"Come with me if you want to not die."
What would happen if you put Toy Story, Star Wars, The Matrix, and Lego blocks in a blender and hit SMOOTHIE?
(Sorry for the unintentional rhyme.)
This is the most fun I've had at the movie theater since either Brave or The Secret World of Arrietty (can't remember which came first). Creative, energetic, hilarious, surprisingly deep, and sometimes disturbing, The Lego Movie is way more than I walked into the theater expecting.
It's the story of Emmet, a normal construction worker who is mistaken for 'The Special'- the only Master Builder who is capable of stopping Lord Business' evil plan. Emmet's home city is a dystopia of sorts. Everyone drinks the same $32 coffee, listens to the same song all day, and watches the same ridiculous sitcom. (Sounds kind of familiar when I think about it...)
It sounds weird written out, but the story was actually quite good. I went in thinking the story would be the crumbling pillar that holds up the product placement. It's actually the other way around, in that I couldn't imagine this story being anything but Lego, and it was engaging and interesting.
Of course, it wasn't perfect. The 100-Minute runtime might outlive the attention spans of kids, but luckily kids aren't the only ones who can enjoy this movie. Most of the plot discrepancies and oddities that make no sense, well, they make no sense because at the point in the movie they're brought up, they haven't been explained yet.
There's a very interesting twist towards the end of the movie that's hinted at, but you don't actually expect it. Then after the twist, you think back about the movie and it totally clicks. (I apologize for any puns that crop up here. But it's pretty much impossible to avoid them XD)
Something I like about all the various short Lego movies (yes, there are many) is that the dialogue crackles and is usually fraught with humor. The same applies here, with so many awesome lines that you can barely pick a favorite. Also, the humor in this refrains from being too rude. A lot of kids movies commit the sin of edginess taken to the extreme. You've got suggestive lyrics, constant crude humor bordering on inappropriate, and bad language. The Lego Movie actually goes out of it's way not to have swearing. There's a moment where Emmet actually spells Oh my G-O-S-H! And the literally two-faced Good Cop/Bad Cop breaks down in a hailstorm of the dreaded 'Darn'.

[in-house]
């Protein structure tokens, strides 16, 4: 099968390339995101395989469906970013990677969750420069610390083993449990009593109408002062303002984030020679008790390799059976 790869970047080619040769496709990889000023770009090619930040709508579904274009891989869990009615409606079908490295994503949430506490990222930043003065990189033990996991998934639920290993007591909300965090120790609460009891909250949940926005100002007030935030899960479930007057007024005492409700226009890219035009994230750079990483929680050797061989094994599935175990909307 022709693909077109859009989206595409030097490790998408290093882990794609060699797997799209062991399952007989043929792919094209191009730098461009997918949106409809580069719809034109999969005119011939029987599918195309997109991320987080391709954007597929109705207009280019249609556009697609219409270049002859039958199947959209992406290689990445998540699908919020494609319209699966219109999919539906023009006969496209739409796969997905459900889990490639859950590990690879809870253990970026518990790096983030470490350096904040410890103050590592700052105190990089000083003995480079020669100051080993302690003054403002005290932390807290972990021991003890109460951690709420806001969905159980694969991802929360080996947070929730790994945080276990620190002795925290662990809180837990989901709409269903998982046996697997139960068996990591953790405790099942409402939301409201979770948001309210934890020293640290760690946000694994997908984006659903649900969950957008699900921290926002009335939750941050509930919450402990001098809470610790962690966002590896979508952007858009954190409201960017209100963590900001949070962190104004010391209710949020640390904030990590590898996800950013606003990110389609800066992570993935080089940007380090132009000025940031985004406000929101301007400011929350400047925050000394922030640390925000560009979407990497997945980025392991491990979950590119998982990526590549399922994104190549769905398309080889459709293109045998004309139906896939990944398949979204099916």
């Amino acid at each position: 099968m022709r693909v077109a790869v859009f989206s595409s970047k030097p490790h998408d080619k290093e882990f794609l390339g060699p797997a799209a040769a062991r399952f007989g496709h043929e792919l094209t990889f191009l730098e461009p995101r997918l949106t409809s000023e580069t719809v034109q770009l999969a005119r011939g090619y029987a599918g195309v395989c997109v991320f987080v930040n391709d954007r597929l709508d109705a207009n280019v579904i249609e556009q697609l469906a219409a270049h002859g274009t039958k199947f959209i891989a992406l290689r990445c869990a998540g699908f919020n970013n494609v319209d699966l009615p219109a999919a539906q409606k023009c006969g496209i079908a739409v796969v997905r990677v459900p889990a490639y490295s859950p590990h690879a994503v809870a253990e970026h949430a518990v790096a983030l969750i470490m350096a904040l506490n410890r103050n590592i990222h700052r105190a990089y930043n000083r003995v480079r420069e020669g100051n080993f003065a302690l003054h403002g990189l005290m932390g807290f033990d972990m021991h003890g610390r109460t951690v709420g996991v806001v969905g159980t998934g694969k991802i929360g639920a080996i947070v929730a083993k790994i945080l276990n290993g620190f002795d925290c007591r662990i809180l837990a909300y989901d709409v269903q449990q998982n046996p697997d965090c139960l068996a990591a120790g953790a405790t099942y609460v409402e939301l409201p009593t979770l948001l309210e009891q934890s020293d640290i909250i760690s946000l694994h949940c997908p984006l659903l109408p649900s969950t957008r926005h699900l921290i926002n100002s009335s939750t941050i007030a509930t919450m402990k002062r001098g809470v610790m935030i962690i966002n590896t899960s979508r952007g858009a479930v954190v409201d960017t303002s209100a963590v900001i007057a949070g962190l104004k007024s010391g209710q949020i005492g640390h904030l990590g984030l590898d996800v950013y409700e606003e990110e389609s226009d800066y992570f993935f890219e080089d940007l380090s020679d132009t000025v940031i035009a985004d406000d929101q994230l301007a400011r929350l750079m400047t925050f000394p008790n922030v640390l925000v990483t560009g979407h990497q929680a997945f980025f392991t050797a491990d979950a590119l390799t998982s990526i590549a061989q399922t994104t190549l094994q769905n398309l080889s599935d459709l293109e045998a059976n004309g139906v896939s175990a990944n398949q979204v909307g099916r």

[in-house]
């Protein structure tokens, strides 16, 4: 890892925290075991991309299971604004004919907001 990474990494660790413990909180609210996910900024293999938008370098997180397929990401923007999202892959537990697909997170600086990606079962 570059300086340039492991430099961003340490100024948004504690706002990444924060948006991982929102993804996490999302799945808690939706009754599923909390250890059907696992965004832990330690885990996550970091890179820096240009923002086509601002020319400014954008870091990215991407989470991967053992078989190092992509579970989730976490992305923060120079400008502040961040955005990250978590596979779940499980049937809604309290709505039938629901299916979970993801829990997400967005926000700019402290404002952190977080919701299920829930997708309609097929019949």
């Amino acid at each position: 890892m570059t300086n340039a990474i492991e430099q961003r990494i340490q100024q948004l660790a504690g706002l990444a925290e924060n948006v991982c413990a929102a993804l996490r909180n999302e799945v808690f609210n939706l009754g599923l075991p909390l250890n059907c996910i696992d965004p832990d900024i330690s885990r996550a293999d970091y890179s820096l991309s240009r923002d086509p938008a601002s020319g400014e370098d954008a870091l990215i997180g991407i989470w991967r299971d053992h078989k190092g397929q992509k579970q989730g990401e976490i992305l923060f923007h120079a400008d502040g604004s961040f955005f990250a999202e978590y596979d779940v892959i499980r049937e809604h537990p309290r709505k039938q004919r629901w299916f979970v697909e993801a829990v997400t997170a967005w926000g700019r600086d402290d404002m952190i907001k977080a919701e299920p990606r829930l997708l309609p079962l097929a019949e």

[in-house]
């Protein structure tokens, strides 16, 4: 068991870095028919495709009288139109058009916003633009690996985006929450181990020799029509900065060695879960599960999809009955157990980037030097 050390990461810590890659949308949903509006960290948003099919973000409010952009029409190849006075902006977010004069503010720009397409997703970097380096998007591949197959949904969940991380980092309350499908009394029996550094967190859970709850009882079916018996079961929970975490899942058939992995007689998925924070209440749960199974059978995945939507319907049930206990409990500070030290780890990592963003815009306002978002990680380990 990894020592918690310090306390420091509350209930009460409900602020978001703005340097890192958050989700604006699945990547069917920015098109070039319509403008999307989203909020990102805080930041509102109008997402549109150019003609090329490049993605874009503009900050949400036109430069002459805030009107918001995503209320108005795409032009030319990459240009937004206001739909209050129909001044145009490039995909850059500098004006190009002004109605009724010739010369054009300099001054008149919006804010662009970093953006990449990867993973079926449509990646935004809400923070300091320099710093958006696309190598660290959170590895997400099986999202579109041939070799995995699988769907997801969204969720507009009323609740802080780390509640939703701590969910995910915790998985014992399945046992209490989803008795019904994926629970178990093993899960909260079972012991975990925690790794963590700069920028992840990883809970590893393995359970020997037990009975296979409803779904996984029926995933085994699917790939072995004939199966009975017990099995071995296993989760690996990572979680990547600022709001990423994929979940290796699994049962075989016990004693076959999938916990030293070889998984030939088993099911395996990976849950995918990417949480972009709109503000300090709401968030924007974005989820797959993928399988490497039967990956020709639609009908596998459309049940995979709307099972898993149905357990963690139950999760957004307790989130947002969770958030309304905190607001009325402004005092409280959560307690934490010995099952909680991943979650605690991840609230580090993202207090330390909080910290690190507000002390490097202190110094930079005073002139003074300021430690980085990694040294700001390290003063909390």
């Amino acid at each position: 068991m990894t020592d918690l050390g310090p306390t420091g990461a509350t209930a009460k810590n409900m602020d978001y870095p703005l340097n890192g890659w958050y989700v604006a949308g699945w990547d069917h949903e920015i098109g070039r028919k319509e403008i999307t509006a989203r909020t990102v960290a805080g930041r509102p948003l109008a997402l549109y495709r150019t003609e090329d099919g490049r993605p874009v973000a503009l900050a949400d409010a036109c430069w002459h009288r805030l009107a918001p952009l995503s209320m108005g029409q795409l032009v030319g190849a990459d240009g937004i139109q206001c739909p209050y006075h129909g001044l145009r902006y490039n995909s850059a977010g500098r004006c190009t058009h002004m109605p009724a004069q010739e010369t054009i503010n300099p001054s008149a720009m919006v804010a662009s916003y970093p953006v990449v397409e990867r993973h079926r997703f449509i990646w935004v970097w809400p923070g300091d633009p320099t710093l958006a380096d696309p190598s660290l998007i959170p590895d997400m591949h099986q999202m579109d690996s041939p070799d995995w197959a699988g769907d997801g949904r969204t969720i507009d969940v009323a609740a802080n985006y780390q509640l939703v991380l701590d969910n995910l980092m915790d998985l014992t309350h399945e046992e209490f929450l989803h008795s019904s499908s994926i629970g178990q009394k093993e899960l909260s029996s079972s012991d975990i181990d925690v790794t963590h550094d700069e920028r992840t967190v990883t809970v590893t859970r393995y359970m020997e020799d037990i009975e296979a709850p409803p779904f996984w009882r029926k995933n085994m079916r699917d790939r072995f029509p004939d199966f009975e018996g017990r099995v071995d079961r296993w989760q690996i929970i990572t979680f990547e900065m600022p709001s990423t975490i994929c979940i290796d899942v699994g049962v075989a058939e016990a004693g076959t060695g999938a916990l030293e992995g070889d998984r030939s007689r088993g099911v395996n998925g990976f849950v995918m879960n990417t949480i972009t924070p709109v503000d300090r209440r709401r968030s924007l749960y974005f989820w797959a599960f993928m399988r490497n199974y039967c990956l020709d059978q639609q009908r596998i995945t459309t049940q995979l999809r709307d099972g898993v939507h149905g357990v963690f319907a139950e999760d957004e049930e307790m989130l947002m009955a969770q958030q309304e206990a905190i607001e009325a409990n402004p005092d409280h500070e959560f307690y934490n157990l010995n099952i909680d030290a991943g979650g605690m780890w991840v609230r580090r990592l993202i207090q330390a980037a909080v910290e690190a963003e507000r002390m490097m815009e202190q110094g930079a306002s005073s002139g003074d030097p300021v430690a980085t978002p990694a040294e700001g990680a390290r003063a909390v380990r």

Speaking of Good Cop/Bad Cop, this movie has some rather... disturbing scenes. I mean, nothing on the level of Pan's Labyrinth, but still pretty dark for a kid's movie.
Oh, and a word on the Cinematography- Awesome. It's always great to see an animated movie that is shot well. In as much as you 'shoot' an animated feature.
[Extreme Spoilers Ahead! Seriously, you don't want to read this bit unless you've seen the movie. Or just don't care. Because if you're not sure about seeing it, you might actually want to read this bit to help make up your mind. Anyways, you have been warned.]
Once you've reached the twist, there's some doubt to whether Emmet and all his adventures actually happened. Like Pan's Labyrinth, it's open to interpretation, but with clues implying that it was in fact, real. Here, the clue is Emmet moving by himself. The kid's Dad has puts him on a desk, and using all his willpower, Emmet manages to jump off. This part of the movie is where it's the most poignant and intuitive, and part of the reason it's so dang good.
All through the movie, we're told about the 'prophecy' of The Special- the most interesting, talented, and important person in the history of the universe. However, in another plot twist, it turns out that this prophecy was just made up by Morgan Freeman's character(can't remember the name at the moment). This realization brings Emmet down at a critical moment, since all he wanted was to be a special person. However, it turns out that the Morgan Freeman guy made it up because he knew that anyone who found the Piece of Resistance (The cap for a tube of Krazy Glue) would be special- because everyone is unique and special in their own way. This is a nice change on the usual 'Everyone is special trope', because it's not about having something that somebody else doesn't have. In the end, Emmet is just a normal guy. But he's special because he's unique in his own way. Am I making any sense? No matter, I'm getting a little tired of typing 'special', so let's move on.
[Spoilers end here. Feel free to look again.]
Oh, and the animation warrents special mention. Even though it's obviously done with CGI rendering, the 'brickiness' is preserved. Pretty much everything in the movie is made of Lego bricks, even clouds and the ocean. Bright and colorful, even if you don't like the plot and characters that much, the animation is at least really good.
The Verdict: A [My brother would prefer an A+, and even though I can't see any reason NOT to give it an A+, a regular A just feels right.]
Not at all lacking in energy, and very touching in all the right ways, this is one of those kids movies that can be fully enjoyed by everyone in the family. Aside from being wholesome and charming, some of the messages presented are very different from the generic movie messages.
(And I think you can tell a movie's going to get a good review when I go overboard with the pictures. Yikes.)
Everything is awesome!